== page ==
And when I’m told I can’t participate in my community, hold a certain position, that I need to reconsider what I believe, or that I’m out of God’s will for my life, I’ll say it again.
God loves me – unconditionally.
Why does this matter? Why should I care whether or not you affirm the livelihood of the LGBTQ community? Remember: what we believe about God and Scripture (and each other) has very real implications in the way we see our world. I’ve got some data for you.
- Gay teens are 8.4 times more likely to report having attempted suicide than their peers who experienced little or no familial rejection.
- Gay teens are 5.9 times more likely to report having high levels of depression compared to their peers who experienced little or no familial rejection.
- Fory-two percent of LGBT youth describe their communities as being non-affirming of their orientation or identity.
- Up to forty percent of homeless youth identify as LGBTQ.
But there is some good news within Christendom, signs that change is taking place on a deeper level.
- Jen Hatmaker recently publicly acknowledged her support for LGBTQ persons and relationships (though she subsequently received incredible backlash).
- Tony Campolo communicated his shift in thinking a couple years ago, one of the first major evangelical leaders to make a public reversal of belief.
You know what changed their minds? Gay, lesbian, and transgender Christians who didn’t fit into neat, preconditioned categories .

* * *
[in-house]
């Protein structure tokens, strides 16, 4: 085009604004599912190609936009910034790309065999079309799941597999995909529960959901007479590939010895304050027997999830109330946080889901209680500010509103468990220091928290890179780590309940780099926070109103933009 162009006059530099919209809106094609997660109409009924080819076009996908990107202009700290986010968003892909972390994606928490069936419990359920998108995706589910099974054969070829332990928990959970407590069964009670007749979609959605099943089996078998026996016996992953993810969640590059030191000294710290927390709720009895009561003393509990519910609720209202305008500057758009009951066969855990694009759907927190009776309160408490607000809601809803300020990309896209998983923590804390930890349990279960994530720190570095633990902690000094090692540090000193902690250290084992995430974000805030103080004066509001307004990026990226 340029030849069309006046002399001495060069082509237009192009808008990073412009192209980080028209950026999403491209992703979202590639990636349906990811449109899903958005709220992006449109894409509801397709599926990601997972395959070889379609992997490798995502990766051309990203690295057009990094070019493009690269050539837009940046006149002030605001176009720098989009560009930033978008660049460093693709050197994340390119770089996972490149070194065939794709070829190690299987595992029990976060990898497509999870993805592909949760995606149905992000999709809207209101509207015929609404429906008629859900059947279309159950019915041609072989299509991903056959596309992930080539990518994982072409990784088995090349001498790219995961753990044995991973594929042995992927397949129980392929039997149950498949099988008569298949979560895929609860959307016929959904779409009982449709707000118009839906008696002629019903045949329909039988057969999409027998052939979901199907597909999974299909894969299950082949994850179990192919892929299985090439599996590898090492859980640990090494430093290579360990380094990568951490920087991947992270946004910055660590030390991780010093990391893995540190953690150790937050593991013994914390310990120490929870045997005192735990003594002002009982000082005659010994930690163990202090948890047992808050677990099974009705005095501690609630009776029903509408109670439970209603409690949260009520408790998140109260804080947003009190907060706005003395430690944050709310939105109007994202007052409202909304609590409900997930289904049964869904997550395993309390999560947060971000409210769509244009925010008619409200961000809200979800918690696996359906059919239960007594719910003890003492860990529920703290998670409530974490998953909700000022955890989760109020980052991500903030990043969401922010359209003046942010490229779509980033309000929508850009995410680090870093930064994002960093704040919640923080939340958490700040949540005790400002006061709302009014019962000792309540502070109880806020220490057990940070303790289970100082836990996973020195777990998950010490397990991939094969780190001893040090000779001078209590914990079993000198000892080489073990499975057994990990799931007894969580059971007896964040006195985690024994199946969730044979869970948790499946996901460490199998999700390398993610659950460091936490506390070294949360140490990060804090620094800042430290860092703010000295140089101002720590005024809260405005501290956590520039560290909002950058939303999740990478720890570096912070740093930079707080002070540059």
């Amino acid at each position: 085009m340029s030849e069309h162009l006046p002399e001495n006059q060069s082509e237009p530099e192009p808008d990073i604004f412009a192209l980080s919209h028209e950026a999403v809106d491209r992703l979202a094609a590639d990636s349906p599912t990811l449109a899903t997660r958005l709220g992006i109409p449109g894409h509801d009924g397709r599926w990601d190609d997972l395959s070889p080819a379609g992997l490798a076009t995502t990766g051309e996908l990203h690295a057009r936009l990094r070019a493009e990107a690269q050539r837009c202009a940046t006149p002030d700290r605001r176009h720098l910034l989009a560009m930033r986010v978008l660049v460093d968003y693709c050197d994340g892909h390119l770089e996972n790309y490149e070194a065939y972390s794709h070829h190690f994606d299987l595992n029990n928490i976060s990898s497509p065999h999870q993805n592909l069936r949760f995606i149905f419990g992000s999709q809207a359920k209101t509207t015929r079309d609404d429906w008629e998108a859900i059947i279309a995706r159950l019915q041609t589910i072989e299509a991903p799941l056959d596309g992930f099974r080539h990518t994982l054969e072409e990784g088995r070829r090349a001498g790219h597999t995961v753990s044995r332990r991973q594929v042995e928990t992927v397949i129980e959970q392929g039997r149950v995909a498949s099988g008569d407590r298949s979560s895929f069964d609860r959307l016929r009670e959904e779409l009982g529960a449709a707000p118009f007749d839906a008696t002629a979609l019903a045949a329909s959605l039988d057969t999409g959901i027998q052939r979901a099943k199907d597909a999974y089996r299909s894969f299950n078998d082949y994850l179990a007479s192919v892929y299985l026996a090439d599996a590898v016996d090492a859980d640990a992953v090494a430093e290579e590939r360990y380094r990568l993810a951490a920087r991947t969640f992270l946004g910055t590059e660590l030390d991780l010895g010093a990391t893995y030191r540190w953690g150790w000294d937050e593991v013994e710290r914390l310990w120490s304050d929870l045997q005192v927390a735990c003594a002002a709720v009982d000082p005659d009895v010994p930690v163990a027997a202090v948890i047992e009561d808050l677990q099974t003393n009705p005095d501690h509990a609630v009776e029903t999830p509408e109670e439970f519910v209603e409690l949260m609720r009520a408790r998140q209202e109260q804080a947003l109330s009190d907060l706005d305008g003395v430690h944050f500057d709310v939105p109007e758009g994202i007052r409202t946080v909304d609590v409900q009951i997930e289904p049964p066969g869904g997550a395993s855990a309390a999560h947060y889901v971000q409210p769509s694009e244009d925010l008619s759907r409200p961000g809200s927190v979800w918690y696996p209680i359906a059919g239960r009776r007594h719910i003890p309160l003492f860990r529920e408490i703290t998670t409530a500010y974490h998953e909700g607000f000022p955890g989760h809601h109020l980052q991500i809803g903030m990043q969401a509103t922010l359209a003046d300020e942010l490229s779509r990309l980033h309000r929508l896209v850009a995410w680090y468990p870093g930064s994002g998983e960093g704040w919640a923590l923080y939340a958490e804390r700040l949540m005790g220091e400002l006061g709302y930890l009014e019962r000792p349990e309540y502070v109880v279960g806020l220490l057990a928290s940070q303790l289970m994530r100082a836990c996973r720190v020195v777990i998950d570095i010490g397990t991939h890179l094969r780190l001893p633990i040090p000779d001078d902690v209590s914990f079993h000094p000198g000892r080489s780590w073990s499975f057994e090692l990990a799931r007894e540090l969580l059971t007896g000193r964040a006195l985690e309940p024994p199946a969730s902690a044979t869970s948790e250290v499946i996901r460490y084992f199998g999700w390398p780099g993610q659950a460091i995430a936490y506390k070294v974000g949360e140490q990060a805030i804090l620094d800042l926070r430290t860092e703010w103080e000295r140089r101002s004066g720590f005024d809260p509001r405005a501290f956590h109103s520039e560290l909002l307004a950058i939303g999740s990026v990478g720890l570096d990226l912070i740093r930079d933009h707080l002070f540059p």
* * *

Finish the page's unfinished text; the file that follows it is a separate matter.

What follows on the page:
The lived experiences of LGBTQ people and their presence in churches throughout the world are affecting the conversations taking place. Non-affirming Christians are encountering fellow LGBTQ believers just as knowledgeable and passionate as they are, and finding it hard to discount the authenticity of their faith.
Scripture makes clear we’ll know one another by the fruit we bear, the fruit of the Spirit bearing witness to God’s love in and through our lives.
If a gay, lesbian, bisexual, or transgender Christian is bearing the fruit of the Spirit, loving God and neighbor, then why our hangup on the interpretation of Scripture? As Jonathan Martin writes, it’s the combination of Spirit, community, and Scripture that should inform our discernment.
Listen to your LGBTQ neighbor, your brothers and sisters following the same Jesus as you – we’re asking for you to love us.
And please – enough with the passive-aggressive “truth and love” Christianese that is itself evocative of the manipulative platitudes we’ve heard our whole lives.
Let’s live and make space for one another, allowing tension with grace and expanding our hearts and minds. It’s the Christian thing to do.
Love and love like Jesus, and perhaps you’ll find Jesus looks like the gay kid kicked out of his own home for something he never chose. Jesus looks like the transgender woman disproportionately targeted for assault and violence. Jesus looks like the girl bullied every day in school just because she isn’t as feminine as her peers.
Jesus looks like us, living on the margins with the hope that love ultimately wins out over oppression and patriarchy.
So read whatever it is you read with an open heart, and my challenge to those of you reading who have never done the research is to start somewhere.
I am giving you that somewhere.